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Thread: So what's a paradigmz with inflation like this, eh?

  1. #1
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    So what's a paradigmz with inflation like this, eh?

    What the?!?!?!?!?!?!?

    Lascaux cave painters were to these guys like taggers are to architects.

    They said that the farther back in time you go, the slower evolutionary jumps took place. eg. The bronze age was shorter than the stone age, etc.

    Right. 15000 BC. Cave paintings in Lascaux. also said to be 15000 to 10000 BC, depending upon your source (remember that date). But it's right around then. Neat paintings, huh? How come they were so good? I know that ArtRage Alpha Testing goes on for long periods of time, but, land o' goshen!

    ..............ARTRAGE..............
    15000 YEARS IN THE MAKING!

    So uh, watch this for a quick tour of Lascaux "taggers" that we know and love:
    http://www.youtube.com/watch?v=UnSq0c7jM-A

    Now down the road in the neighboring continent, there were the "architects".

    12000 BC. That's way before Stonehendge. Well before the Pyramids in Egypt. . . even right around more or less Lascaux.

    A shepherd in the south of Turkey unearthed a building = civilization the likes of which was unsuspected to exist on the planet at that time, the likes of which we'll only see thousands of years later. A circular city. Twice as old as any we've seen in Mesopotamia. There are mysteries about this place. And this is one 'song' that 'rocked the casbah', let me tell ya. ArtRage in the Beta Testing epoch you might call it. WOOOOHOOOOOOOO!!!!!!!!!!!

    Despite my goofing with the Artrage comments, this is legit archeology. And Gobekli Tepe put everything on its ear.

    http://www.youtube.com/watch?v=TZ0ViMVxKZA

    ps: Here's something for the fringe folk, which I easily can slip into, there are suggestions based on the quality of architecture, that the older part of this civilization was more advanced and was deteriorating the more contemporary it got, the inverse of the normal evolutionary process (not ignoring the rise and fall of civilizations). But one has to wonder about what was way, way back there. I heard some suggestions about Egypt as well.
    Last edited by D Akey; 04-18-2013 at 06:13 AM.
    "Not a bit is wasted and the best is yet to come. . ." -- remembered from a dream

  2. #2
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    Thank you Mr Akey for sharing both of those. Absolutely fascinating. 12,000 years buried in sand, and what precision and detail! What was really happening with civilisation way back then?

  3. #3
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    Thanks dear Mr Akey for the links, totally awesome viewing
    Sometimes...I remember better with my eyes closed

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  4. #4
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    Don't you find it a little comical that visitors to Lascaux are taken to a chamber with an "exact replica" of the cave paintings? ...

    It would be better to have tours of the actual site that minimize human pollution: "We are about to enter the cave with the original paintings. Take a deep breath and be prepared to hold it for exactly one-half hour!"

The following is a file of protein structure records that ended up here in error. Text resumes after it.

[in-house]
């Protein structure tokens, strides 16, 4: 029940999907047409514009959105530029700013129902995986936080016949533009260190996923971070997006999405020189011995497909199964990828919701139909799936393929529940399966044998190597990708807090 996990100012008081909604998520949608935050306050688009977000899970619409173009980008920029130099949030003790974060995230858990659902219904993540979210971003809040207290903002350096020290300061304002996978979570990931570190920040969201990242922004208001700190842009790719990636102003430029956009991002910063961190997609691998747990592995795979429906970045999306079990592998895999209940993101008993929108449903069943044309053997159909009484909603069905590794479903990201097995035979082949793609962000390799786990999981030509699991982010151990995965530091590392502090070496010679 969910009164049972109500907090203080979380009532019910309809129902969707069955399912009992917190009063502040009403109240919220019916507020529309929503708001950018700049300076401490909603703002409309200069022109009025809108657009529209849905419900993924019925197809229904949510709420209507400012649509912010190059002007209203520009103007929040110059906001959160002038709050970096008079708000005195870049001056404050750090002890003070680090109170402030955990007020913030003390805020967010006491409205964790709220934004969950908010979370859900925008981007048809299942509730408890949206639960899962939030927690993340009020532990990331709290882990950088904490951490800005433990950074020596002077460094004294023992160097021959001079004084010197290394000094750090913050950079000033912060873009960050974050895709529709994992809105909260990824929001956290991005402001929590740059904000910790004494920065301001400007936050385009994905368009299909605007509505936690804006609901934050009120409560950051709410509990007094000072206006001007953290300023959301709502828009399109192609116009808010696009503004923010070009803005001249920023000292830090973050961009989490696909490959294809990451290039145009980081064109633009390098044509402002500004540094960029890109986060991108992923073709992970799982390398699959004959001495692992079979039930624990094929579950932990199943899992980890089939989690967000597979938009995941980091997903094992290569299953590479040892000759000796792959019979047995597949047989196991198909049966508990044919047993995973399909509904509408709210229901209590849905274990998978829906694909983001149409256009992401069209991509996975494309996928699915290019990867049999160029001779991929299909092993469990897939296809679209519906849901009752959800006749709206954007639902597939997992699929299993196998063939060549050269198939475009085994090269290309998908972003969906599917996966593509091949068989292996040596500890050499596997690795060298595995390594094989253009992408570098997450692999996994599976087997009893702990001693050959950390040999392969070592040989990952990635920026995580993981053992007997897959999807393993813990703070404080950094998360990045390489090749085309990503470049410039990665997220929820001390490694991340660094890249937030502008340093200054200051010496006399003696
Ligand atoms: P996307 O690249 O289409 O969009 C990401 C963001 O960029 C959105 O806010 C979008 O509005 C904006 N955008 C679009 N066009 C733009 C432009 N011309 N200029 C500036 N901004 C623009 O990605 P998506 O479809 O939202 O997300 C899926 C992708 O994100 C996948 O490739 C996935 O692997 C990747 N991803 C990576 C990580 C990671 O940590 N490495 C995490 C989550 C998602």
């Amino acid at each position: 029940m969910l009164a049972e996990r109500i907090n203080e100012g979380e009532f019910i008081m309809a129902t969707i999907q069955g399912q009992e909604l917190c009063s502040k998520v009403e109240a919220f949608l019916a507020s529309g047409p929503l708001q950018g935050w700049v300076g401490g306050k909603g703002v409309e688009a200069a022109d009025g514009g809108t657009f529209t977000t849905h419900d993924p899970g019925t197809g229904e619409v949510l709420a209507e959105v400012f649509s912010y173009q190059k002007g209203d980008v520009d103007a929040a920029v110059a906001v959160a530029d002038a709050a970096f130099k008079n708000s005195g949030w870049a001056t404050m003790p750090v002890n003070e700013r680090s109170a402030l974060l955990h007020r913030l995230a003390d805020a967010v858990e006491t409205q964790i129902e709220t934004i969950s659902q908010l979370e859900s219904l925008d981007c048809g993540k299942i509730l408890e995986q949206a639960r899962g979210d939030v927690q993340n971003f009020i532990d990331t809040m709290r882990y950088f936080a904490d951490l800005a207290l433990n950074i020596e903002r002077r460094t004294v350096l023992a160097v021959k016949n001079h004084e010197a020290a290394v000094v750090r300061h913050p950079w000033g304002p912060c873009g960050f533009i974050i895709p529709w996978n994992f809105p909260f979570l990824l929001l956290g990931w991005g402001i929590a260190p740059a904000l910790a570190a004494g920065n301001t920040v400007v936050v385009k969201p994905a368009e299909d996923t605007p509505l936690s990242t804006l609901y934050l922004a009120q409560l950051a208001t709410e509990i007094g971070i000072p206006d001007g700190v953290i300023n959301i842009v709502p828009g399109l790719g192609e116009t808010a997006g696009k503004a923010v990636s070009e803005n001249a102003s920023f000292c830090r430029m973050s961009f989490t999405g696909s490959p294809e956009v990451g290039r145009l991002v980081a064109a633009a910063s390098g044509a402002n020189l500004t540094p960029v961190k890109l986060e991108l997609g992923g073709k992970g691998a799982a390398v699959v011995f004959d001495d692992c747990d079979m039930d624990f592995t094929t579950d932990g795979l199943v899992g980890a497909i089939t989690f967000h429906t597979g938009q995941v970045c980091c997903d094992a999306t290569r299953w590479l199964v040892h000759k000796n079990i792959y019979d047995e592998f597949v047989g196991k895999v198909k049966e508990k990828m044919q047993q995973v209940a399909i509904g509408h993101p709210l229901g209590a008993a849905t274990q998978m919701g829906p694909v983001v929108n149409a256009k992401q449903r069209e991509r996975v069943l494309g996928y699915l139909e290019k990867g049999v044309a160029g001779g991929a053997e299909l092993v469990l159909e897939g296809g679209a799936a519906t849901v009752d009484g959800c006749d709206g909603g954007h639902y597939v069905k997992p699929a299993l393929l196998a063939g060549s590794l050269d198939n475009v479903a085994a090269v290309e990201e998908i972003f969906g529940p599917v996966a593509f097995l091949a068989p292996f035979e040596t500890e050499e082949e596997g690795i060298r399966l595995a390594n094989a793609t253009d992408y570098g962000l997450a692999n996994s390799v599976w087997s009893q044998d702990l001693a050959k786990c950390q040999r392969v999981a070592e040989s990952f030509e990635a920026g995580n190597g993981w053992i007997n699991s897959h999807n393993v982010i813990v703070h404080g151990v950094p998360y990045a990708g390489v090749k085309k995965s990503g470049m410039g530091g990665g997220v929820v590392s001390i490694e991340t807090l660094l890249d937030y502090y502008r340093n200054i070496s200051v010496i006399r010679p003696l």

Or, a shorter tour for the breathing-challenged: "We have just arrived at the site of the original cave paintings. Now please leave!"
    xiěy, n. freehand brushwork, spontaneous expression
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  5. #5
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    Quote Originally Posted by chinapete View Post
    Don't you find it a little comical that visitors to Lascaux are taken to a chamber with an "exact replica" of the cave paintings? ...

    It would be better to have tours of the actual site that minimize human pollution: "We are about to enter the cave with the original paintings. Take a deep breath and be prepared to hold it for exactly one-half hour!"

    Or, a shorter tour for the breathing-challenged: "We have just arrived at the site of the original cave paintings. Now please leave!"


    Wouldn't that make great wallpaper for your den though? You could breathe, drink beer, watch the game, play XBox, and everything. . .

    As me be-sainted mum used to say: "Right you cave potatoes. . . you've been starin' at these 'ere walls for nigh on 17000 years now. You should have the blinkin' figures burned into yer memories good and proper by now, shouldn't ya. So get up off your lazy duffs and go find the animals and bring them to me so I can start me ruddy dinner."
    "Not a bit is wasted and the best is yet to come. . ." -- remembered from a dream

  6. #6
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    Very very interesting links Mr Dakey. Thanks!

    It's good to compare the video with the wikipedia page for Gobekli Tepe. The video is a bit hyped into a mystery. Which is a pity as the place is fascinating in its own right. It makes me think of The Vedas too, which many think to be 10+K years old. And there are other tiny but tantalizing glimpses that just maybe there was a sophisticated civilization(s) that came to an end 10-12K years ago.

    Brett
    Visit my gallery here.

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  7. #7
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    Gobeki Tepe has certainly put an embarassment on the face of the world of archaeology which has continually sold short the ability of humanity to the point where the fringe has had to call on ancient astronauts and "chariots of the gods". Utter nonsense. There are astro-archaeological sites in the Americas which pre-date the Pyramids or Stonehenge or New Grange. Good call, Akey.